Planting season for FR fields is earlier than that for LR fields. For FR fields, farmers start land preparation from early March to late April (Figure 1). Dry seeds with rate of about 100 kg ha-1 are broadcasted mainly from early April to early May. Farmers sometimes have to broadcast seeds for the second time in late May or early June if rice establishment failed due to drought. For LR fields, land preparation is often from mid-April to mid-May. Dry seeds with higher rate in comparison with FR (150 kg ha-1) are broadcasted from mid-May to mid-June. Rice is harvested from early December to early February in FR fields and from late November to early January in LR fields, both depending on maturity type of rice varieties.

 

DISTRIBUTION OF RICE TYPE AND VARIETIES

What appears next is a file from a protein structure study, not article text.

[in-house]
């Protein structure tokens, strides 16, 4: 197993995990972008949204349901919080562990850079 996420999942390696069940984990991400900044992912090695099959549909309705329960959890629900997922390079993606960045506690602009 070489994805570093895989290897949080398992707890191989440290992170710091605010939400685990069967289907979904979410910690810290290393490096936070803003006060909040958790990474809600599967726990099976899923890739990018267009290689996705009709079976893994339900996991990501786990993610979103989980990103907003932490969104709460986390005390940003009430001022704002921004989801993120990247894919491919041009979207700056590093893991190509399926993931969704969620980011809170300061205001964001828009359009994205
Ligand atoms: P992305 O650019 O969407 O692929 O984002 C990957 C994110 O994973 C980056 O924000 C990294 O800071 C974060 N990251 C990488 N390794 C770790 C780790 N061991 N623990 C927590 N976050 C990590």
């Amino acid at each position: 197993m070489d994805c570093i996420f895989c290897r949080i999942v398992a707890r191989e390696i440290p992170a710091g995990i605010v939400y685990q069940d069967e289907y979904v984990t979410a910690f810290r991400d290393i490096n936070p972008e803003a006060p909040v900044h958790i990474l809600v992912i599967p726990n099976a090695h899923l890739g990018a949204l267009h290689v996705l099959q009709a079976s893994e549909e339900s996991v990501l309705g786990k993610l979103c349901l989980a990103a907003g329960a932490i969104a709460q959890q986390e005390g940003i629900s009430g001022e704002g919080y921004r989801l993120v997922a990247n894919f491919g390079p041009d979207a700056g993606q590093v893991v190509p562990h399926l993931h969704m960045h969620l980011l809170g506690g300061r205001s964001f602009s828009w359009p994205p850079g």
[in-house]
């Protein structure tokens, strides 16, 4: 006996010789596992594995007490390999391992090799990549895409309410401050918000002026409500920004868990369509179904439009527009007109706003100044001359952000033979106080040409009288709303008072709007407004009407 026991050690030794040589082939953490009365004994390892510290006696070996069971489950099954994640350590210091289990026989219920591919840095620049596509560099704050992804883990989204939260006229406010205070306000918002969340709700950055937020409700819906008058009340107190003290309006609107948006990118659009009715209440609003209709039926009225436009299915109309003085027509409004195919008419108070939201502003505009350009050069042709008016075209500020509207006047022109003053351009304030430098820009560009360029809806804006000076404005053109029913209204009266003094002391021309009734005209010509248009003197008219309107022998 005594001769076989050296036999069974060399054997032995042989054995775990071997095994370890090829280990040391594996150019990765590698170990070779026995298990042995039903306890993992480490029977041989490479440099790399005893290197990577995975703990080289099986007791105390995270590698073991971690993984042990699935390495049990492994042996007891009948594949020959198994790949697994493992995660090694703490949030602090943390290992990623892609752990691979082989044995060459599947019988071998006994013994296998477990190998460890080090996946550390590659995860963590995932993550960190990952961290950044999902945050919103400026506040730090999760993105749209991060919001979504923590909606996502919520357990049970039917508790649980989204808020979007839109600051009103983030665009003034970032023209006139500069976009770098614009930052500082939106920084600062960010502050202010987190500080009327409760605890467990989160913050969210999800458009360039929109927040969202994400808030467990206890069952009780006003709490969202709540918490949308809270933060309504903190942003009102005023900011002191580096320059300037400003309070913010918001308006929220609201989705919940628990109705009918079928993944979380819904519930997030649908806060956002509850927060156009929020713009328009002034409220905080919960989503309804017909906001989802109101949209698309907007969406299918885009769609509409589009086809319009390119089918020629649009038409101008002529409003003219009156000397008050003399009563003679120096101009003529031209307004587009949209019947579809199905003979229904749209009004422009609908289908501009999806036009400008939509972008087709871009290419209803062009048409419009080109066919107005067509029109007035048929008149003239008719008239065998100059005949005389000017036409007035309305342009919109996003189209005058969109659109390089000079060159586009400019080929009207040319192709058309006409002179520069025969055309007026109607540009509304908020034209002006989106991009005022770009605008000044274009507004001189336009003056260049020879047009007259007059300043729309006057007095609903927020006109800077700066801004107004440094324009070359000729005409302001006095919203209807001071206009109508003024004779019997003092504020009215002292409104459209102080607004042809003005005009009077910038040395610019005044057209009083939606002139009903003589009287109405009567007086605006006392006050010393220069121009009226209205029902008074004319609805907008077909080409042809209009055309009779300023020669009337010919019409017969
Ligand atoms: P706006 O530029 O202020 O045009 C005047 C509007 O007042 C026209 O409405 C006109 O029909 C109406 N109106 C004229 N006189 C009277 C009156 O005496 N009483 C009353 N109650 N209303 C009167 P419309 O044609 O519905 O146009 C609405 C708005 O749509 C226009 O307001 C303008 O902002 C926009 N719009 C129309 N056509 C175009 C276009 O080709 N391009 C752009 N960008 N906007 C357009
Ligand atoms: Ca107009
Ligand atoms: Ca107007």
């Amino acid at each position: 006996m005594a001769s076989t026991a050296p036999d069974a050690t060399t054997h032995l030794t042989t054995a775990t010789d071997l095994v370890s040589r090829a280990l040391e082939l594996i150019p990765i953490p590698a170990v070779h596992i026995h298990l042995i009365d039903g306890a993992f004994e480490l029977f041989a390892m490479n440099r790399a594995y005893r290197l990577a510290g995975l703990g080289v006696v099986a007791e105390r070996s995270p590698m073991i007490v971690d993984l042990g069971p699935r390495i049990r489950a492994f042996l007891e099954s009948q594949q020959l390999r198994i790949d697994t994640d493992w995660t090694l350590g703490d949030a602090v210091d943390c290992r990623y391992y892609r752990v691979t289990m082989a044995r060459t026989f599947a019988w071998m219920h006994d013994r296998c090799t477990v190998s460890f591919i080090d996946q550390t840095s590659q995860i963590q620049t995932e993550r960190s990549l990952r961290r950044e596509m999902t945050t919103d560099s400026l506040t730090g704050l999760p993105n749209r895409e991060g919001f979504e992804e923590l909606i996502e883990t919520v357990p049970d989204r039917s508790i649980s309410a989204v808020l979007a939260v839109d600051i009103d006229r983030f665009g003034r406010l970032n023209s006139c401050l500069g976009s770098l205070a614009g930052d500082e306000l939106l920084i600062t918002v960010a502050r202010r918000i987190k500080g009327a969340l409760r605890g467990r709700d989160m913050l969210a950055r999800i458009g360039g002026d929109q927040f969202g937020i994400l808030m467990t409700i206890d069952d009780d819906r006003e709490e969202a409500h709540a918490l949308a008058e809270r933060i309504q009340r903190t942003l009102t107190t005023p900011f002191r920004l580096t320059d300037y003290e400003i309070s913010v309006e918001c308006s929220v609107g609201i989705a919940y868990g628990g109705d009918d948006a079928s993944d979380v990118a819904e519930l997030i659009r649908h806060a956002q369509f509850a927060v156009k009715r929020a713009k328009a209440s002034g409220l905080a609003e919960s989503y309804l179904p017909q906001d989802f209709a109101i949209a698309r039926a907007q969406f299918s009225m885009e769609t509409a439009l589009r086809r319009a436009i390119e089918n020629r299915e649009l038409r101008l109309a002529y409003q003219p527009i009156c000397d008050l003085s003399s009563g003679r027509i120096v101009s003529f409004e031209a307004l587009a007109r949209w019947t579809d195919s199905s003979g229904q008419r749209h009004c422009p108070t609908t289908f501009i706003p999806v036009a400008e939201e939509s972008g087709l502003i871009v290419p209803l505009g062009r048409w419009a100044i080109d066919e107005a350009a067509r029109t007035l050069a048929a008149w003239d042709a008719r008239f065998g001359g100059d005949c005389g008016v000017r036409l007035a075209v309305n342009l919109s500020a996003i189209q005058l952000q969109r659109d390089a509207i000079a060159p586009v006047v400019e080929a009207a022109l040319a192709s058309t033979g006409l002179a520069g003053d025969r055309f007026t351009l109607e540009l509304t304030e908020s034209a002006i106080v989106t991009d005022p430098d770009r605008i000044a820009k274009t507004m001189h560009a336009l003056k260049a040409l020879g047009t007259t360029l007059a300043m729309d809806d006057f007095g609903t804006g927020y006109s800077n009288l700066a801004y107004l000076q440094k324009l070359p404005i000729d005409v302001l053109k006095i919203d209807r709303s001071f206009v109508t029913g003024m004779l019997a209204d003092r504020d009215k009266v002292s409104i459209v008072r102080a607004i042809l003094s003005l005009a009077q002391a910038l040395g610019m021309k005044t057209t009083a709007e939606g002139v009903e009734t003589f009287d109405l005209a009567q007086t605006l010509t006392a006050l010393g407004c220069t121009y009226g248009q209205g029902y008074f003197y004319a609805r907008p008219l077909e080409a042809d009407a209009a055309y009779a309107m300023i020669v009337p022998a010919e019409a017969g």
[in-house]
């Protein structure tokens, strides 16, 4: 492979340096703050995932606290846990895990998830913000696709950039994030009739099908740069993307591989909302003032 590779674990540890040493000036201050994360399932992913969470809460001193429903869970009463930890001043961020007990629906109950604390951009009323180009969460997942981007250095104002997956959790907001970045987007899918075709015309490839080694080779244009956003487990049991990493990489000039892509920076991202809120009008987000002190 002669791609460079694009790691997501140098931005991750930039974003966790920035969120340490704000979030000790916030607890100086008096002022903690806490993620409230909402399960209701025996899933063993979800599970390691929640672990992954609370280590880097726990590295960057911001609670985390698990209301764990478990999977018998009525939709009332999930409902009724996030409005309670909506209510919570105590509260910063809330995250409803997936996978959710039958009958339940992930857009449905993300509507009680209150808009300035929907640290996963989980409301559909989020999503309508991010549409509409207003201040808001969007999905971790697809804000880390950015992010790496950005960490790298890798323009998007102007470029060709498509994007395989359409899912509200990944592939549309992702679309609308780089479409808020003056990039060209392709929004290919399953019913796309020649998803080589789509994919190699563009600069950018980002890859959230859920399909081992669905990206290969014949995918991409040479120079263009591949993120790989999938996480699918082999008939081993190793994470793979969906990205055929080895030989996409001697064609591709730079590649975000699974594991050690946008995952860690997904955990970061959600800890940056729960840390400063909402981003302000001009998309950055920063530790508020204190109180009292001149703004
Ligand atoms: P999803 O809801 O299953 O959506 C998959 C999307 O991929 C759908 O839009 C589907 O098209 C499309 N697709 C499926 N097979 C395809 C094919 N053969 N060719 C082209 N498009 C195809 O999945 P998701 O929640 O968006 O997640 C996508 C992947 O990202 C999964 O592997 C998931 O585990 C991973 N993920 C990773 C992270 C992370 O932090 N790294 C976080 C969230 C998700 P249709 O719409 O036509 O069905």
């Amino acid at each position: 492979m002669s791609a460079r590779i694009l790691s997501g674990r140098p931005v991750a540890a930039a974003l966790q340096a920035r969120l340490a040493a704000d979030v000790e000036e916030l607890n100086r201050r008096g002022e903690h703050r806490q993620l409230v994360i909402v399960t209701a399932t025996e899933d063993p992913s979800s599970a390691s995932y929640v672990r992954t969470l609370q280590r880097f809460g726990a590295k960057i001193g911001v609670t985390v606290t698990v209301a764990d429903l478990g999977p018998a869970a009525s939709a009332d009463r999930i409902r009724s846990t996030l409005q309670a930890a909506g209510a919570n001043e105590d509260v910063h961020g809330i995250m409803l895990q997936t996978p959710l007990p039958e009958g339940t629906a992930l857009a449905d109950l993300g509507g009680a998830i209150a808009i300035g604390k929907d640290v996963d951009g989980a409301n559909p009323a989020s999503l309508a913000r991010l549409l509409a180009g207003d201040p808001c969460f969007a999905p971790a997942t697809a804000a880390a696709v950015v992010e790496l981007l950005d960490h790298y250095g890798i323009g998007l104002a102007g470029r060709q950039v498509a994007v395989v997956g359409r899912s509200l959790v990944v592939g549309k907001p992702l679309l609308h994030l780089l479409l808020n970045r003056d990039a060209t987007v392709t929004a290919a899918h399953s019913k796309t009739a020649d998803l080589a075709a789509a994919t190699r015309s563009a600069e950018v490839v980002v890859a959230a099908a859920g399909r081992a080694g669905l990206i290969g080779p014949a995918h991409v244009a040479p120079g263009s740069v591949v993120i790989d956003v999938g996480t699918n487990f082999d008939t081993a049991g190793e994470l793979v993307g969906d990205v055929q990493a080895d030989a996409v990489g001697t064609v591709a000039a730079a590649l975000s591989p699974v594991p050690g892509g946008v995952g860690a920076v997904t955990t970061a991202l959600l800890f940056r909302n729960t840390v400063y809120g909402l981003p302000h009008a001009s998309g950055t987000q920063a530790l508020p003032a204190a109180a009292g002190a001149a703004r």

LR and FR were both grown in the studied area in the both WSR 2009 and 2010. In general, early medium varieties of LR were only planted in upper fields while medium varieties of LR were planted in both upper and middle fields. Early varieties of FR were only planted in middle fields while medium and late varieties of FR were planted in both middle and lower fields. In comparison between WSR 2009 and 2010, there was a small change in the area ratio of LR and FR in middle area. Area of LR decreased from 38% in WSR 2009 to 30% in WSR 2010 but area of FR increased from 62% in WSR 2009 to 70% in WSR 2010. Among the varieties planted in the studied area, early varieties of FR in the middle area had the largest increase in area percentage, from 22% in WSR 2009 to 47% in WSR 2010.